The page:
I don't have any EYES fuck-mook!
You want me to shoot the cook?

Puerco Pibil, also known as Cochinita Pibil, is a traditional Mexican dish of slow-roasted pork from the Yucatan. It's a very simple dish to prepare, if you have access to the components, and it has an amazing flavor and tenderness when finished. Plus it's a great excuse to drink lots of Tequila.

The Recipe is pretty common, and a good interpretation can be found here. A good Margarita, on the other hand... Well, here's MY interpretation:

1 Cup Gold Tequila
1 Cup Bacardi Ciclon
1/2 Cup Triple Sec
1 Can MinuteMaid Limeade
1-2 Can(s) Water (Depending on taste)

Juno Reactor- Pistolero
Link Wray - Rumble
Dick Dale- Miserlou
Tito & Tarantula - Angry Cockroaches

Saturday, August 12, 2006

It's a long way to the top if you wanna rock'n'roll...

I'm in the middle of reading a few different books right now. Among them: The Nasty Bits by Anthony Bourdain, Bistro Cooking at Home by Gordon Hamersley, Chef on Fire by Joseph Carey, and the utterly compelling The Whole Beast - Nose to Tail Eating by Fergus Henderson.

Although I am continually re-examining the pages of The Whole Beast, I must admit that I am just not as adventurous as I'd like to think I am when it comes to exotic cooking. Or, more appropriately, what we as Americans consider to be exotic.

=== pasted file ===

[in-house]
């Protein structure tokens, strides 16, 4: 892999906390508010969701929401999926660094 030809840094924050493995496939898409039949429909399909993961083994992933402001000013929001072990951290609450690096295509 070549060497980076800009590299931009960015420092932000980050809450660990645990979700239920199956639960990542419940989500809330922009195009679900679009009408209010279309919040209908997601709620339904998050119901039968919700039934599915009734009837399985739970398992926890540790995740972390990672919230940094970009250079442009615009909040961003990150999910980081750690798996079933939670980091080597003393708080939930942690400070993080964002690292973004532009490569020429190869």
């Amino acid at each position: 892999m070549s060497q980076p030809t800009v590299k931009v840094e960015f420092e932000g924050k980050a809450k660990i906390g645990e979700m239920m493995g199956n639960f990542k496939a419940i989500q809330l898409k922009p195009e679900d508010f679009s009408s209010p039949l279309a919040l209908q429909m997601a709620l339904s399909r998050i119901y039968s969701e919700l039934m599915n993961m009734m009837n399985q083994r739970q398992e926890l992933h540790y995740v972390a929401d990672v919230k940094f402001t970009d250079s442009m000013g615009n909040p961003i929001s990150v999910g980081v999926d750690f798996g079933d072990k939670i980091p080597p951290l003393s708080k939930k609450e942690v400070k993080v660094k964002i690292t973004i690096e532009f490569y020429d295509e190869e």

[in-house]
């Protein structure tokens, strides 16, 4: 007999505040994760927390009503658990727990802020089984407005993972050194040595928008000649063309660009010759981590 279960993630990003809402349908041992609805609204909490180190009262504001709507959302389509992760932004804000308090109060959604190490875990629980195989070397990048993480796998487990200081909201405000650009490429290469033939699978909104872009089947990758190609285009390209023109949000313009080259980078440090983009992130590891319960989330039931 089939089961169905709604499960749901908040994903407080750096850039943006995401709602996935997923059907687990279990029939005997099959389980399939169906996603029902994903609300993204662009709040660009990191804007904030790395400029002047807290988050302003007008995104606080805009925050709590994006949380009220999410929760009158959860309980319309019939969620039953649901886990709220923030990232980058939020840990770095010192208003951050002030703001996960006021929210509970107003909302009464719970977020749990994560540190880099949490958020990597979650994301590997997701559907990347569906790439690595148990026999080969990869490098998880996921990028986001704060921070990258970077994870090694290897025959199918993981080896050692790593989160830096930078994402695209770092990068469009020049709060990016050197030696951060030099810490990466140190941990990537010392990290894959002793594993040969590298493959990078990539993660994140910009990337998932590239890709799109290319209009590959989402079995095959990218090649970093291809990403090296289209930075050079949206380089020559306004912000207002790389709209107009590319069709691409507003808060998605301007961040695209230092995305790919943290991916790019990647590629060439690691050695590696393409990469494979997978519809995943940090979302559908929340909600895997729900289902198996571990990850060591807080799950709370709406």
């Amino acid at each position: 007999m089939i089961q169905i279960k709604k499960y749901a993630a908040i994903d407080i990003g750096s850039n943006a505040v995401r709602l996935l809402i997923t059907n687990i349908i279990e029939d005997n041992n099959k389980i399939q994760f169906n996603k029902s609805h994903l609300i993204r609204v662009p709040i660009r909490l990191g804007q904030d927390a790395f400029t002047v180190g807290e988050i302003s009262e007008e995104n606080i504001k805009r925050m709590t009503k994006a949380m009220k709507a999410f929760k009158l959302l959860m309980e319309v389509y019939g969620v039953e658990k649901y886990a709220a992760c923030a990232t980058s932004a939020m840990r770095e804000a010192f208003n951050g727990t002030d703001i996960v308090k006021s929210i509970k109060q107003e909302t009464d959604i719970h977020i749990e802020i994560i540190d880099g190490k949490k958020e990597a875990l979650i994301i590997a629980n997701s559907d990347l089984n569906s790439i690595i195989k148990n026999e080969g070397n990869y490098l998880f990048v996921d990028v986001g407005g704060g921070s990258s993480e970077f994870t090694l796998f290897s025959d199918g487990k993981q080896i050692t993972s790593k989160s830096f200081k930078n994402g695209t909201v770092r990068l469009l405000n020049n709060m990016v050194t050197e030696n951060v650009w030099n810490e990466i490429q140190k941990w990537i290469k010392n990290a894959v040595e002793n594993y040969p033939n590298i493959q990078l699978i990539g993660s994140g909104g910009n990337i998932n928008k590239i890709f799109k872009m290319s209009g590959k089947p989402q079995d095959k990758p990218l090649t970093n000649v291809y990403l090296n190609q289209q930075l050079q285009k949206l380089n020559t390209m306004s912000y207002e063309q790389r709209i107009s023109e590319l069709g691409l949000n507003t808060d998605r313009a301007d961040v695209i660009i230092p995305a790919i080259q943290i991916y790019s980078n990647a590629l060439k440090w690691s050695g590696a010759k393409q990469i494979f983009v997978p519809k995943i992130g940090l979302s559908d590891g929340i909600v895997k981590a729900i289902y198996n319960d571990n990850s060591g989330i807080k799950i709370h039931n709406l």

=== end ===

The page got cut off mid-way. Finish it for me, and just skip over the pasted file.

I've always been fascinated by classic French cooking and I'm constantly trying to create foods that reflect the ethic of "using it all". That is, all the fancy crap we as Americans never really see. I find it ironic that most of the exotic and rare items we never eat were (and are) derived from a simple ethos: "Use it all or starve. Your Choice."

Items of interest that comes to mind; Tripe, Trotters, Hearts, Brains, and to quote Chef Elzar - "The Garbage parts of the animal..."

What's sad is that I have never had any of the items I just listed, nor do I really have the desire to. Well, maybe if it was prepared for me I'd try them. I can't honestly say. Growing up in a good 'ole German Lutheran family (We like coffee and Pot Lucks) I found there to be no time tested traditions other than boiling the shit out of cabbage. (Which I will no longer eat.)

This isn't to say that I don't like many of the foods you don't see on menus at restaurants across this great nations of ours. Country Pate for example. Yummy! Or a plate of freshly roasted Bone Marrow to spread on baguettes. All the excellence and wisdom of the ages, but still... really pretty safe.

A few years back, my New Years resolution was to re-discover my love of food. I felt I did that. Until recently, I suppose. The honest-to-God truth is that there is ALWAYS something else to be experienced; something else to be learned...